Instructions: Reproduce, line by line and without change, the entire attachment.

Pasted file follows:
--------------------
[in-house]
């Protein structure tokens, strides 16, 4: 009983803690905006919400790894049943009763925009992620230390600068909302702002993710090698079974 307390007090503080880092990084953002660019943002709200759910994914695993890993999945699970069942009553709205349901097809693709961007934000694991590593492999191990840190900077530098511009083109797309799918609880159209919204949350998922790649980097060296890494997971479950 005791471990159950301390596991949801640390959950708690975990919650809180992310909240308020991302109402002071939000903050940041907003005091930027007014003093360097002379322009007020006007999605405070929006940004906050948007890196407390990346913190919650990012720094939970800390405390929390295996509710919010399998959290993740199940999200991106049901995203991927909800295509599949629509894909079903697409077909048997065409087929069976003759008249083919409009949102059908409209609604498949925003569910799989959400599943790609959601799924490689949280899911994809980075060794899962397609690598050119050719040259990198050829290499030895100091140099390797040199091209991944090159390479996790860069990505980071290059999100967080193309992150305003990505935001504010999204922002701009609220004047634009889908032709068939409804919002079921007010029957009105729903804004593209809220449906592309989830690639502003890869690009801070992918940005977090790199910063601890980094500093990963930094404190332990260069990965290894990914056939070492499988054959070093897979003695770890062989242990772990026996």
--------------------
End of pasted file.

[in-house]
């Protein structure tokens, strides 16, 4: 009983803690905006919400790894049943009763925009992620230390600068909302702002993710090698079974 307390007090503080880092990084953002660019943002709200759910994914695993890993999945699970069942009553709205349901097809693709961007934000694991590593492999191990840190900077530098511009083109797309799918609880159209919204949350998922790649980097060296890494997971479950 005791471990159950301390596991949801640390959950708690975990919650809180992310909240308020991302109402002071939000903050940041907003005091930027007014003093360097002379322009007020006007999605405070929006940004906050948007890196407390990346913190919650990012720094939970800390405390929390295996509710919010399998959290993740199940999200991106049901995203991927909800295509599949629509894909079903697409077909048997065409087929069976003759008249083919409009949102059908409209609604498949925003569910799989959400599943790609959601799924490689949280899911994809980075060794899962397609690598050119050719040259990198050829290499030895100091140099390797040199091209991944090159390479996790860069990505980071290059999100967080193309992150305003990505935001504010999204922002701009609220004047634009889908032709068939409804919002079921007010029957009105729903804004593209809220449906592309989830690639502003890869690009801070992918940005977090790199910063601890980094500093990963930094404190332990260069990965290894990914056939070492499988054959070093897979003695770890062989242990772990026996």